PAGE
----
This diagram is part of the reason I'm happy to use an Electric Vehicle in the UK - The mix of energy generation which provides the electricity I charge it with is moving rapidly from fossil fuels to renewables, from high carbon emmitting sources to low or zero emitting sources. Also, I have solar panels on my house, so some of the time I'm using locally generated electricity to charge the car rather than drawing it from the grid.
So-called "health tourism" is in the news a lot, painted as a large problem in the UK. The Planetary CFO's answer to this is that it wouldn't be such a large problem if a Global Health Insurance scheme was in place, agreed between all countries of the world, along similar lines to National Insurance in the UK. A global scheme would start providing basic health and wellbeing services for all global citizens, from the moment of birth (irrespective of the place of birth) and in any place in the world where they are at the time they need those services. A hospital in one county in England doesn't refuse treatment to someone who lives in another county, so why should we draw such distinctions for people from other countries?
A Global Health Insurance scheme would generate larger flows of money into the health systems of the world, which would provide larger resources for maintenance and investment, for example for scaling up to reduce waiting times, or expanding provision geographically.
Investment in health facilities funded by such increased money flows would strengthen the assets within the non-natural capital section of the World Balance Sheet, making it easier to provide basic health and welfare services to all global citizens.
When we say we value something, it usually means we’d rather not lose it, or lose the access to it or the ability to experience it. Or perhaps we gain something from being able to use it, and we lose something if we lose the use of it. And the more difficult it would be to restore it or replace it, the higher the value we would place on it, perhaps. This multiplicity of perspectives gives rise to a variety of ways of “placing a value on it”. For example, a monetary value we ascribe to an object might represent:
· The original cost of producing it, if we made it ourselves – including amounts for our time and effort as well as all the raw materials, energy and other inputs to the processes used (historic cost)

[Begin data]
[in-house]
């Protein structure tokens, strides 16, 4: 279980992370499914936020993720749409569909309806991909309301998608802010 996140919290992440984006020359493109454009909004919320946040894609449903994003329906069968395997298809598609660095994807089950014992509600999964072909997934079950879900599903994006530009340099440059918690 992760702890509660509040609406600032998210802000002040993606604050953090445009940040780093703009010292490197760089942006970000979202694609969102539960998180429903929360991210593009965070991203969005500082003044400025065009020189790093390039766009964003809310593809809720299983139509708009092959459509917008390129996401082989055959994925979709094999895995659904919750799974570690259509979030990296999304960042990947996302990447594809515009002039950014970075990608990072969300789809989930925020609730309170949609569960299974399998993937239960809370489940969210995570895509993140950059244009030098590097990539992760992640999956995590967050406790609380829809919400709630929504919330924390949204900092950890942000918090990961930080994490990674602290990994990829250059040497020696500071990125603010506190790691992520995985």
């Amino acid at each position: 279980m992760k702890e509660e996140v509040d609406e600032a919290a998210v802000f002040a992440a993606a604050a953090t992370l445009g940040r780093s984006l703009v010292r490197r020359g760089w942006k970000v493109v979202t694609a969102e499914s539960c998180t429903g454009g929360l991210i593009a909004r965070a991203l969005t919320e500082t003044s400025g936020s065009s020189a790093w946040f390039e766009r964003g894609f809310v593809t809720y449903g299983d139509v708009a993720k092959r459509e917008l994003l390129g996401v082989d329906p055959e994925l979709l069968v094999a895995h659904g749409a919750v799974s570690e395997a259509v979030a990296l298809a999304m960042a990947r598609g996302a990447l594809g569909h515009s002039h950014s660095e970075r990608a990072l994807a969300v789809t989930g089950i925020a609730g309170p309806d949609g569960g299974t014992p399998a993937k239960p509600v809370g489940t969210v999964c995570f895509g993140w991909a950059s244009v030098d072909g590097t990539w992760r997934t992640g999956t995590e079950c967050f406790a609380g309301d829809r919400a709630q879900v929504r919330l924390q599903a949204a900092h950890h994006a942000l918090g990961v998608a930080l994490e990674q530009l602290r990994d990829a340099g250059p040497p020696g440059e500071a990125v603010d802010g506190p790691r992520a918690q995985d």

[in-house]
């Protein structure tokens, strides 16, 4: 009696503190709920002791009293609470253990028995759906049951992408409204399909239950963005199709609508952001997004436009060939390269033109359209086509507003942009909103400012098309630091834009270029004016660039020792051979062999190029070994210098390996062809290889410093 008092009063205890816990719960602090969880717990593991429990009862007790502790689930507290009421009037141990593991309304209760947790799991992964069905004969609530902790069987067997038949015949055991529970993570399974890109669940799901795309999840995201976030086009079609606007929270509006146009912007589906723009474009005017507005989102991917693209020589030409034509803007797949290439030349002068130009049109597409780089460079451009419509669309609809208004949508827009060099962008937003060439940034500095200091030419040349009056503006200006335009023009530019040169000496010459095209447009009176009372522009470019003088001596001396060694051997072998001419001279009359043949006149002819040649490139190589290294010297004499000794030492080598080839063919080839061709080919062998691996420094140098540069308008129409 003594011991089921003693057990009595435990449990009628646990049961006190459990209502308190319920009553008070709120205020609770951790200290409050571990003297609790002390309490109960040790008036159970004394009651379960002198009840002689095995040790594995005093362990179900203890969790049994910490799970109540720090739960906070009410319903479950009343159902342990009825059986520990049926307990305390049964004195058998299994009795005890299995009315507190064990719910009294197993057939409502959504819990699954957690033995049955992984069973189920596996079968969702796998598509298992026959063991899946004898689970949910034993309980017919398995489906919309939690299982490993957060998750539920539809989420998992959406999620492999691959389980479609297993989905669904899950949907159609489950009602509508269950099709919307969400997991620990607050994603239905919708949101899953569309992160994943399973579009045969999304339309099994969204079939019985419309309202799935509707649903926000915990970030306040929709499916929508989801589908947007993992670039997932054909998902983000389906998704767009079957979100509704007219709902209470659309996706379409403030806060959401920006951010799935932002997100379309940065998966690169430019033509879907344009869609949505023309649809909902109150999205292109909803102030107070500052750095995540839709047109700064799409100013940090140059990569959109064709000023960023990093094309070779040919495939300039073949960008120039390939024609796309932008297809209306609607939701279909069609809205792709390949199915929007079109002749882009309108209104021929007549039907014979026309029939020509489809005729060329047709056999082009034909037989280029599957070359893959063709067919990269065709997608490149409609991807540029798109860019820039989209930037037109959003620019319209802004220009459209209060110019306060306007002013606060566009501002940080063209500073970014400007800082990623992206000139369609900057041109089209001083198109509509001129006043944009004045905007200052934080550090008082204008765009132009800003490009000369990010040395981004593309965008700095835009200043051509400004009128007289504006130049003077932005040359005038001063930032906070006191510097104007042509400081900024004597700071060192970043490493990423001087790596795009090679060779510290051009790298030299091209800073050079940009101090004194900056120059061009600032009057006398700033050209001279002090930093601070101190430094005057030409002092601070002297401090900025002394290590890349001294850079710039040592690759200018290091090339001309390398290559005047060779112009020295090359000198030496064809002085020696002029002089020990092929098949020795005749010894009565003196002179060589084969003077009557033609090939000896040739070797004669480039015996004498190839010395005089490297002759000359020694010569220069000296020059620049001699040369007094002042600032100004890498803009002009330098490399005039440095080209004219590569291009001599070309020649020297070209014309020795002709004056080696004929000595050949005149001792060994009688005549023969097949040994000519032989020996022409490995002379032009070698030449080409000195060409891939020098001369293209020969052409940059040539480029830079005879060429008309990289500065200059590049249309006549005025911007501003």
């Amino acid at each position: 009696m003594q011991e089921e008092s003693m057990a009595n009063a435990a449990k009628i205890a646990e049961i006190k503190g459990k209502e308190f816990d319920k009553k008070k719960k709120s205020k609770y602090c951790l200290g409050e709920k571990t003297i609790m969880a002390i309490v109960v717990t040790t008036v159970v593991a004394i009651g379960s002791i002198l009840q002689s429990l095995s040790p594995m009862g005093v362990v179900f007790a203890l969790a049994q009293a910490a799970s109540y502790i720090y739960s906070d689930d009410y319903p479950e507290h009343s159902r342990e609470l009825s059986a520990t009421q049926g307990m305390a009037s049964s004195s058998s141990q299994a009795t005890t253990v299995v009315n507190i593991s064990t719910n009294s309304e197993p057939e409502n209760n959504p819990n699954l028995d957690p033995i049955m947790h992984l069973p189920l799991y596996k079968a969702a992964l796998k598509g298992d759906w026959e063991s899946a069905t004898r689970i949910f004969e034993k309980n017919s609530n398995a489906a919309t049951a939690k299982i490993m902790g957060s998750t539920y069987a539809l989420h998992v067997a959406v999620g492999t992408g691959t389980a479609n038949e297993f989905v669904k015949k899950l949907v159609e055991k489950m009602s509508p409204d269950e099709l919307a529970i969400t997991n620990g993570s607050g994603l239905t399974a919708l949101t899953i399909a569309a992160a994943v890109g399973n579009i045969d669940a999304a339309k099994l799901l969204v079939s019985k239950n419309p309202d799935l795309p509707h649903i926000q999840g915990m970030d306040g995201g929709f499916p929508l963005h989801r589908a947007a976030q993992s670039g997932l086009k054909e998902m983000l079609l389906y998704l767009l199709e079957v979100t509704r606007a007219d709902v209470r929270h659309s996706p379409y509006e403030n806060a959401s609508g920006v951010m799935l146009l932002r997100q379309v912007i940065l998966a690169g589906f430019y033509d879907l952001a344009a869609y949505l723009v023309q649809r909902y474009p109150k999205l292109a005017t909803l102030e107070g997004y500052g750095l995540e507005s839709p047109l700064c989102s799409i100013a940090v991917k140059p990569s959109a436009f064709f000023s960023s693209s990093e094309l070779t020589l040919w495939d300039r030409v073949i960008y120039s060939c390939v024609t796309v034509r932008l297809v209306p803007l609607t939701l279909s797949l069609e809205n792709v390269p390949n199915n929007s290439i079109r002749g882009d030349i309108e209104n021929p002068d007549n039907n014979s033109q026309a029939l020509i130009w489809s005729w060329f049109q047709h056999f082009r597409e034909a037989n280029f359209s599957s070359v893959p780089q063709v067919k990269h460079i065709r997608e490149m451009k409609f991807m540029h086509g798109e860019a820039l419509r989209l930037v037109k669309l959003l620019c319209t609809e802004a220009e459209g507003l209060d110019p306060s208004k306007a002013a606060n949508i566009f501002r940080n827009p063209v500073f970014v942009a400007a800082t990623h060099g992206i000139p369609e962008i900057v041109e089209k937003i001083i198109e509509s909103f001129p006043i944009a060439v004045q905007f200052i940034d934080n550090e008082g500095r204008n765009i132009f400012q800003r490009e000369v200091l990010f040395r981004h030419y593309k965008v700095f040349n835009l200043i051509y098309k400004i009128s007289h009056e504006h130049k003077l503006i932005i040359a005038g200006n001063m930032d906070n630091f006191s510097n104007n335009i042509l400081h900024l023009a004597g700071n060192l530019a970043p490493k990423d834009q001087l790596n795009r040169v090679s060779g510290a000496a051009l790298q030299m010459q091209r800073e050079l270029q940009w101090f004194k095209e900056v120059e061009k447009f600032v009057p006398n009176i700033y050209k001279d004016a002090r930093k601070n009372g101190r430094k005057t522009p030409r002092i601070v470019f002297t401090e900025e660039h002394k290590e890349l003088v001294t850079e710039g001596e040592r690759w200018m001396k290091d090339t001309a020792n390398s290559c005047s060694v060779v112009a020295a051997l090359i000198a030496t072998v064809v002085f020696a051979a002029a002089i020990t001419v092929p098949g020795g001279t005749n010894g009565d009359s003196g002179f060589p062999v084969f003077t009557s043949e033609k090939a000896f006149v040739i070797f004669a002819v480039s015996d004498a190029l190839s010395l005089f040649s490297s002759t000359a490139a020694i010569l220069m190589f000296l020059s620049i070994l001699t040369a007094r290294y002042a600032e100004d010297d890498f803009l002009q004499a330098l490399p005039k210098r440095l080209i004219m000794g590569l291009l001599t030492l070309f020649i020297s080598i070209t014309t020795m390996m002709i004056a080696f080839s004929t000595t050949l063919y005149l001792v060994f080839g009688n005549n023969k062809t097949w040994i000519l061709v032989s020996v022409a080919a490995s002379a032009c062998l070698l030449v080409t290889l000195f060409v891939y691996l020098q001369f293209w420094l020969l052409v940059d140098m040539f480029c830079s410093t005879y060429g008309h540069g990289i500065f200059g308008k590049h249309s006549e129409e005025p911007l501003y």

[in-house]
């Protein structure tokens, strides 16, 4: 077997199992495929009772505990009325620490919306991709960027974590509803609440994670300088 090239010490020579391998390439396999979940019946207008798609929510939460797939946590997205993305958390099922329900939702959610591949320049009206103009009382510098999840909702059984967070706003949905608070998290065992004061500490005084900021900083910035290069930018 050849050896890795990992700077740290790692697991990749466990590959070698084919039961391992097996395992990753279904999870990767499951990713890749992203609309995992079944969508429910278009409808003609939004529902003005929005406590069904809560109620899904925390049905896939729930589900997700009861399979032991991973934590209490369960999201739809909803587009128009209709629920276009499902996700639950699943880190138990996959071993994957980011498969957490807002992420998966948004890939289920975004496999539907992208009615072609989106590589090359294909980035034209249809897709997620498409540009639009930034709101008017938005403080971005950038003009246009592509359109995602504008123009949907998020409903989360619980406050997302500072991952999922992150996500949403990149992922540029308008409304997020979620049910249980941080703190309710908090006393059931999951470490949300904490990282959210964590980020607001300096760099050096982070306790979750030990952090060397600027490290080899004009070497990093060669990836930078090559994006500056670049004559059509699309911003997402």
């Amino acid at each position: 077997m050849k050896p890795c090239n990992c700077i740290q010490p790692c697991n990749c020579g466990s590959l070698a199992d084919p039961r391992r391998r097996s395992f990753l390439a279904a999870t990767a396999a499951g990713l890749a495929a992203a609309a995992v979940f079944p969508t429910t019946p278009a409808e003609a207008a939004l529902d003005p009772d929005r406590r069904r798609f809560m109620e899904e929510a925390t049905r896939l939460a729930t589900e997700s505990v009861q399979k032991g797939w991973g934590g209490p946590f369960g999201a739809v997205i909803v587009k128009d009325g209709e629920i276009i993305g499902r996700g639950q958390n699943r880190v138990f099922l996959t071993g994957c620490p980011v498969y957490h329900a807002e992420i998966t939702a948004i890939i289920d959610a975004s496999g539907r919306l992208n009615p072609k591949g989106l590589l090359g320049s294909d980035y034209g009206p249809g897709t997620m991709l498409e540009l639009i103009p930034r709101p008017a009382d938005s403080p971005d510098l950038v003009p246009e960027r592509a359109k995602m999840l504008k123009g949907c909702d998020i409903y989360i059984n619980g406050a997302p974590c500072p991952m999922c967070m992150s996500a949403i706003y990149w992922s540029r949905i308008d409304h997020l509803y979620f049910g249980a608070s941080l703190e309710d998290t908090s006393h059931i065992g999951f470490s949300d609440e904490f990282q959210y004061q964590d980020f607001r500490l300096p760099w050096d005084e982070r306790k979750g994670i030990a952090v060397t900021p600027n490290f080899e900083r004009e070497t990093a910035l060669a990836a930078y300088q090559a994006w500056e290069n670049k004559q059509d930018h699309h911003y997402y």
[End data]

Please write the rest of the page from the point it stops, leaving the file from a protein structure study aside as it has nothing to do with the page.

· The amount we paid for it if we bought it rather than making it ourselves (purchase cost)
· The cost of replacing it if it is lost or destroyed (replacement cost)
· The cost of alternative means of satisfying the same need or desire that it fulfils (a substitution value)
· The money that could be obtained by preparing it for sale and then selling it (realisable value)
· The price at which it can be bought or sold in its current state in a perfect market (market value)
· The amount we could claim from an insurance company if it was lost in an incident covered by insurance (insured value)
· The total of all the future discounted cash in-flows and out-flows generated by the expected future use of the object until it reaches the end of its useful life (the Net Present Value, or economic value)
Of course, in most circumstances, for a specific object, all of the above approaches would result in a different value being ascribed. The method we use therefore becomes very context-dependent.
In a sustainability context, the most concerning disjoint between such valuations would occur when someone owning or controlling a part of the Natural Capital places the wrong kind of value on it. For example, rainforest that has taken millennia to evolve and achieve a balanced and healthy ecosystem state should be valued at replacement cost, which is very high because of the immense amount of time and effort that would be required to replicate the patient construction of the ecosystem by nature. The realisable value or market value might be much lower because there is much less effort and time required to cut down the trees and sell the wood to someone than there is to grow a healthy ecosystem. Therefore, the method of valuation chosen very much depends on the purpose for which it is being done. There is a big difference between approaches appropriate for valuing something for the purposes of maintaining it within healthy ecosystems, within a sustainable custodianship role and approaches for valuing something for the purposes of serving market objectives or generation of business profits. Valuing such assets at replacement cost, but only while they remain in their natural state, and valuing them at a substitution cost if they are removed from that ecosystem (eg by being cut down and converted into raw materials) is necessary.
This prevents the Tragedy of the Commons, by ensuring that as essential natural assets become scarcer, they become more and more highly valued for the purposes of conservation, and less and less valuable for the purposes of being converted for alternative use outside the ecosystem. That duality of perspectives on the same object is a necessary step in order to reconcile the need for conservation alongside the need for sustainable harvesting and use of resources in sustainable ways for humanity to co-exist successfully with natural ecosystems in perpetuity.